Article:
The Bottom Line
With the release of Intel Xeon processor D-1500 series processors, manufactures have a complete SoC (System-on-Chip) to build boards around. These processors come with everything needed built right inside the CPU itself so there is no need for extra chipsets. These systems make high compact systems that are low power and have increased performance with up to 8 cores / 16 threads of processing power.
These Xeon processor D's also have the capability to use DDR3 which will lower costs even further. We have been eagerly waiting to see what manufacturers would build with these new processors.
Today we take a look at Supermicro's X10SDV-TLN4F which uses the Intel Xeon processor D-1540 and is the base motherboard used in Supermicro systems such as SYS-5018D-FN4T and SYS-5028D-TN4T, which are compact 1U servers and fast network storage appliances. The key features of the Supermicro X10SDV-TLN4F motherboard are:
- Intel Xeon processor D-1540, Single socket FCBGA 1667; 8-Core, 45W
- System on Chip
- Up to 128GB ECC RDIMM DDR4 2133MHz or 64GB ECC/non-ECC UDIMM in 4 sockets
- Expansion slot: 1x PCIe 3.0 x16, M.2 PCIe 3.0 x4, M Key 2242/2280
- Dual 10GbE LAN and Intel i350-AM2 dual port GbE LAN
- 6x SATA3 (6Gbps) ports via SoC
- 2x USB 3.0 ports (rear), 4x USB 2.0 ports (via headers)
- 1x SuperDOM, 1x COM, TPM 1.2 header, GPIO and SMbus headers
- 12V DC input and ATX Power Source
According to Supermicro, the X10SDV-TLN4F motherboard offers server-class reliability, availability and serviceability (RAS) features now available in an ultra-dense, low-power device, the X10SDV-TLN4F will be able to deliver balanced compute, storage and intelligent edge networks and appliances. Let us take a closer look at the Supermicro X10SDV-TLN4F server motherboard.
Specifications and Layout
The main supporting features of the X10DRL-CT are its compact size that enables it to fit into short depth server cases and the LSI 3108 SAS3 controller. Large arrays of up to 16 drives can be installed with special options available on request. AHCI & SCU SATA3 (6Gbps); RAID 0, 1, 5, 10 options are also available through the C612 chipset that further expand storage capabilities. We only received the X10SDV-TLN4F motherboard for our tests. The retail package should contain:
- Two (2) 57.5CM SATA FLAT S-S PBF (CBL-0044L)
- One (1) I/O Shield (MCP-260-00084-0N)
Optional accessories are:
- 1U I/O Shield for X10SDV-F/TLN4F in CSE-510/505/504
- 1U I/O shield for X10SDV-F/TLN4F in SC813/SC512 chassis
Here we get a look at the block diagram of the X10SDV-TLN4F motherboard, which shows how all the input and output devices connect to the Intel Xeon processor D-1540.
Here we get our first look at the X10SDV-TLN4F motherboard.
With a size of 6.7" x 6.7", (17cm x 17cm), this is a very compact motherboard. The Mini-ITX size motherboard does have a great deal of real-estate to include a lot of options, the Intel Xeon processor D-1540 is a complete system on a chip and that frees up a great deal of extra components that would otherwise be needed. The D-1540 processor also sports Dual Gigabit LAN which gives this platform excellent network capabilities right out of the box.
The X10SDV-TLN4F motherboard also supports 4x DDR4 RAM slots and can max out at 128GB's using 32GB ECC RDIMM's, or 64GB of DDR4 ECC/Non-ECC UDIMM of speeds up to 2133MHz.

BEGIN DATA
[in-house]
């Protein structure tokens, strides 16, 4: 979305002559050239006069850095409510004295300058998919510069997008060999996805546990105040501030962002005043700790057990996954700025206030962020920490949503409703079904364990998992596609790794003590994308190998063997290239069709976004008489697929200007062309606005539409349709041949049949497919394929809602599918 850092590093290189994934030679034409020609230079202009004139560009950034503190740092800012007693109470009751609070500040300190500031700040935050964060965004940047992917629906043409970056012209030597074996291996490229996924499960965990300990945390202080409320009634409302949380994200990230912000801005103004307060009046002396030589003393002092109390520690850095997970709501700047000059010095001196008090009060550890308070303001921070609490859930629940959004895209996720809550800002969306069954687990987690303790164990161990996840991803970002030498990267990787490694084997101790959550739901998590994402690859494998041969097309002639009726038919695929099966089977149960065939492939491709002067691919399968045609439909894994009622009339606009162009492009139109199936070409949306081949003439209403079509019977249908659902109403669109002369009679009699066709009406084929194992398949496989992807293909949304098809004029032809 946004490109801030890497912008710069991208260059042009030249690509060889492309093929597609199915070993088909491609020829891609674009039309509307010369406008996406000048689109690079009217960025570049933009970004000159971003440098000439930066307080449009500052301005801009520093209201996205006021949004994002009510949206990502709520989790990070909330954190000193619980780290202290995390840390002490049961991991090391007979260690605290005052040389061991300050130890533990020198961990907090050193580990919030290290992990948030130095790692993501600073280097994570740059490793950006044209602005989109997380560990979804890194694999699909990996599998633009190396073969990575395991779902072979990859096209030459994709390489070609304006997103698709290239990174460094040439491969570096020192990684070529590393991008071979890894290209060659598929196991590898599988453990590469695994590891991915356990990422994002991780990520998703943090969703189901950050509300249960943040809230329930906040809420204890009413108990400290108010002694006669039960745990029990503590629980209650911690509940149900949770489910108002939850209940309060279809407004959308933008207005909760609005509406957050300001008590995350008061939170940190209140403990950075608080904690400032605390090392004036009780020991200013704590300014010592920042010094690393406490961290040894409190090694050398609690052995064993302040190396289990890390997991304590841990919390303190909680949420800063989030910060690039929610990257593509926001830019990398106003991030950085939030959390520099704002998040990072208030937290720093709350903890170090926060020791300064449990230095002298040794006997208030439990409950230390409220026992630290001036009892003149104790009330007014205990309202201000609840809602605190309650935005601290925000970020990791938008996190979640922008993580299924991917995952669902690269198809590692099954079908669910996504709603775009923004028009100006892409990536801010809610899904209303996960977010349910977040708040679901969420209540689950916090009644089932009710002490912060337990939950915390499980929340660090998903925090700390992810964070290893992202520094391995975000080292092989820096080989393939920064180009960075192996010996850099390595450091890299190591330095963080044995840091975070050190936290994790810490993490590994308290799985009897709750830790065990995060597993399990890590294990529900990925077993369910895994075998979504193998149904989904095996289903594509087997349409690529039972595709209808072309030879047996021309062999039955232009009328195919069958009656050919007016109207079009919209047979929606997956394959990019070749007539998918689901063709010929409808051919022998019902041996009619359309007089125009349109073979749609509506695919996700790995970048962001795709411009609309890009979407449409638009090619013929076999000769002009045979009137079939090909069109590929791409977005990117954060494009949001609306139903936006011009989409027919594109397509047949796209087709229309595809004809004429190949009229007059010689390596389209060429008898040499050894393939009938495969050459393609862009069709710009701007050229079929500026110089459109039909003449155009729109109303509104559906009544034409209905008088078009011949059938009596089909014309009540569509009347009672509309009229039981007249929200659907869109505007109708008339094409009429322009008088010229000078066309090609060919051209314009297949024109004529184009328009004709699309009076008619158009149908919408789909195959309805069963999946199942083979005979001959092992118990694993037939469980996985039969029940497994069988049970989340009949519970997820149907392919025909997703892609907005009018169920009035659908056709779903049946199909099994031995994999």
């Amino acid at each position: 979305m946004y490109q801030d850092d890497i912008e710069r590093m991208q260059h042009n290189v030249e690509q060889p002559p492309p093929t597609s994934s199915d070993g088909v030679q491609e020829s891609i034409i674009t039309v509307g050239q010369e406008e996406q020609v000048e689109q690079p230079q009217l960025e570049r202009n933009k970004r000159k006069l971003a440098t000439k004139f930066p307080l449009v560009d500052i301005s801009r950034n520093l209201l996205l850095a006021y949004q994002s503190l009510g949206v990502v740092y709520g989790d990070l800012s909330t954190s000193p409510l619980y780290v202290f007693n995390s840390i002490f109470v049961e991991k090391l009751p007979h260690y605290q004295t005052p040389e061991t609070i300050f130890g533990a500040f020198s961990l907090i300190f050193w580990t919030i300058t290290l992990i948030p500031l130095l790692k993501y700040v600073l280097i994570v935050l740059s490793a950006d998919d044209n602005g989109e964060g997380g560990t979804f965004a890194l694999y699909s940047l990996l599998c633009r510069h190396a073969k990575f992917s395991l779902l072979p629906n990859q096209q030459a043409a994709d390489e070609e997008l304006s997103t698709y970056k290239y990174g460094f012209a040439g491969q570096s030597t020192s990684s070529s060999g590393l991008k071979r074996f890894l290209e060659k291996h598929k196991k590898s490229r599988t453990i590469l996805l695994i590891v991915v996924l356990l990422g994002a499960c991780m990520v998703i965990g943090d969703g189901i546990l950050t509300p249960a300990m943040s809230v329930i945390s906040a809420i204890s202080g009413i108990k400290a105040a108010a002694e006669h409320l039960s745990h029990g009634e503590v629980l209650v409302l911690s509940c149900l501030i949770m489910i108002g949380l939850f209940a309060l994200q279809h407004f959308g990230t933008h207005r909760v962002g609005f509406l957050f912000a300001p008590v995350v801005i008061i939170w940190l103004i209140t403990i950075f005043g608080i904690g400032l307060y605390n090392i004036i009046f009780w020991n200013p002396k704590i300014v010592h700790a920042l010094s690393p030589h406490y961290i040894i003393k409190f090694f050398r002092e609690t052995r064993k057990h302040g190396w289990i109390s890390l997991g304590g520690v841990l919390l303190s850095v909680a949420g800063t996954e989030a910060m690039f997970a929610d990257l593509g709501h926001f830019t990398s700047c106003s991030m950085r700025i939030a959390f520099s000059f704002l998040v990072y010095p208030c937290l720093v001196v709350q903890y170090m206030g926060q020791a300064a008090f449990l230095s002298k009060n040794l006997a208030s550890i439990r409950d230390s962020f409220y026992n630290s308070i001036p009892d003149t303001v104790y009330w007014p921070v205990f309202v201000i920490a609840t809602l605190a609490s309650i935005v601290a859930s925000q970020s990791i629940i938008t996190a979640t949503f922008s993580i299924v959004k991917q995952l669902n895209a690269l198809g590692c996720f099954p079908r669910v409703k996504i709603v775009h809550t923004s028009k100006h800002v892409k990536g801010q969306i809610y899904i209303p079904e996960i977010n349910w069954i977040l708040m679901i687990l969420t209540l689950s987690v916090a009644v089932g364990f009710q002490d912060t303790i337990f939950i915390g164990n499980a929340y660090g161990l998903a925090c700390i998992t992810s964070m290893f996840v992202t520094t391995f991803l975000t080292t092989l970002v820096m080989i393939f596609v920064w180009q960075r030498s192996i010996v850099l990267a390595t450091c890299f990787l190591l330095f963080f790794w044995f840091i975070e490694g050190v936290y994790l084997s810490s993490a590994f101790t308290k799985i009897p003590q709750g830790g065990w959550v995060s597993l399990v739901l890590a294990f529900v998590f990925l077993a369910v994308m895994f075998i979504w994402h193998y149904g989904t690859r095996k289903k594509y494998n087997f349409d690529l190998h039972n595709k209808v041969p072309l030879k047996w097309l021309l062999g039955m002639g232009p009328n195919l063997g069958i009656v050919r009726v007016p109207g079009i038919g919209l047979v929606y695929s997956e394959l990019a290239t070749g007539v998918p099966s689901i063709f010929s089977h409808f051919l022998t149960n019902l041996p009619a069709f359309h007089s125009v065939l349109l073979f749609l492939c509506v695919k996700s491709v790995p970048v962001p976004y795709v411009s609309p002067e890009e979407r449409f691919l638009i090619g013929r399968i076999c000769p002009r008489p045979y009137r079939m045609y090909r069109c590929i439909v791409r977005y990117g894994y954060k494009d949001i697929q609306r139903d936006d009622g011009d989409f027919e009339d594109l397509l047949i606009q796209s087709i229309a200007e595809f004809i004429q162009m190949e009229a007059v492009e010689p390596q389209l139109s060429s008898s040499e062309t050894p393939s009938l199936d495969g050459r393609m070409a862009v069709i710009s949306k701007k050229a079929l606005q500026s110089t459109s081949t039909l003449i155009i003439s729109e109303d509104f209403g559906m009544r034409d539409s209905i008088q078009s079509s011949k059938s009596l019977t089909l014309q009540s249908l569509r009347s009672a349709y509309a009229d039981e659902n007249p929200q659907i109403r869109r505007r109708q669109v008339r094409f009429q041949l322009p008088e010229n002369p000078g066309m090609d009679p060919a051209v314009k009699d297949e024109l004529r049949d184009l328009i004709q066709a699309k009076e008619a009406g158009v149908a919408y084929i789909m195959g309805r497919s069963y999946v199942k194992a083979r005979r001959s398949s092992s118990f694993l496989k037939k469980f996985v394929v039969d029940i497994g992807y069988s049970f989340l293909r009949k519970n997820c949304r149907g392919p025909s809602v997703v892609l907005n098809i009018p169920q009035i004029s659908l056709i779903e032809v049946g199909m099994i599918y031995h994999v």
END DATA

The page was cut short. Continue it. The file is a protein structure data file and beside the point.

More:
Here we see the 6x SATA3 (6Gbps) ports, the yellow port supports SuperDOM (Device-on-Module) devices. These are enough ports to support basic systems storage needs.
Right behind the video output port, we see a large heat sink that provides cooling for the Dual Gigabit Ethernet LAN ports via Intel i350-AM2 Gigabit Ethernet. Tucked away behind the video out port is a m.2 PCIe 3.0 x4 slot for SSDs which frees up SATA ports and makes this system totally self-contained. We do not have a m.2 SSD here to test this, but we do hear this works fine and adds a great deal of performance.
Here we are looking at the back of the motherboard. On the left there is an IPMI LAN port with 2x USB 3.0 ports underneath. The next stack is 2x Gigabit LAN ports with 2x 10GBase-T ports right next to those. Then the Aspeed AST2400 video out port is last.
BIOS and Remote Management
The BIOS for this motherboard is standard for server motherboards, so we will only show a few BIOS screens and go over new menu options.
This is the main BIOS screen, which shows basic system information.
We find our remote access IP address located in the BIOS under the IPMI Tab. In our case, this was 22.214.171.124. Enter that into your browser, and you will see the login screen.
To login use:
As a best practice, Administrative users should change factory default Username/Password logins before connecting any new server to their network. The rest of the screens are typical for Supermicro remote access so we will just show the screens here.
Test System Setup
We would like to thank Supermicro, Crucial, SPEC, Yokogawa, Thermaltake, SanDisk, HWiNFO and AIDA64 for their support in providing parts for our test system.
Here you can see the stats of the Intel Xeon processor D-1540. This processor includes 8 cores / 16 threads for computing power and features full Xeon supporting instructions. The Xeon processor D-1540 is a full system on a chip architecture so there is no supporting chipset. The base clock speed of the Intel Xeon processor D-1540 is 2.0 GHz and it will Turbo up to 2.6GHz. Features of the Intel Xeon processor D-1540 include:
- Full AVX 2.0 support (256 Bit Integer)
- Dual FMA providing up to 2x improvement in floating point operations/cycle vs. prior Xeon processors
- AES-NI instructions for crypto support
- Intel Trusted Execution Technology (Intel TXT) for servers
- Intel VT support
- Full support for Intel Transactional Synchronized Extensions (Intel TSX) for improved multi-threaded performance
In our tests, we will be using the new Crucial DDR4 memory, which has a speed of 2133 MHz, and rated at CL15. We have already taken a look at these memory kits which you can find here: Crucial DDR4 Memory Performance Overview Early Look vs. DDR2 & DDR3
Here we can see the timings of the Crucial DDR4 memory that we will be using in our tests. The configuration of memory slots used on the Supermicro X10SDV-TLN4F motherboard, we are able to get full RAM speed out of our memory kits.
The X10SDV-TLN4F motherboard and Intel Xeon processor D-1540 includes 8 cores / 16 threads and provides a modest amount of processing power.
wPrime is a leading multi-threaded benchmark for x86 processors that tests your processor performance. This is a great test to use to rate the system speed; it also works as a stress test to see how well the systems cooling is performing.
In wPrime, the X10SDV-TLN4F motherboard and Intel Xeon processor D-1540 provide fairly good results consider its clock speed of only 2GHz.
Memory & System Benchmarks
AIDA64 memory bandwidth benchmarks (Memory Read, Memory Write, and Memory Copy) measure the maximum achievable memory data transfer bandwidth.
Memory bandwidth for the X10SDV-TLN4F motherboard and Intel Xeon processor D-1540 is not groundbreaking, but provides enough bandwidth to keep the system going strong for a system of this type.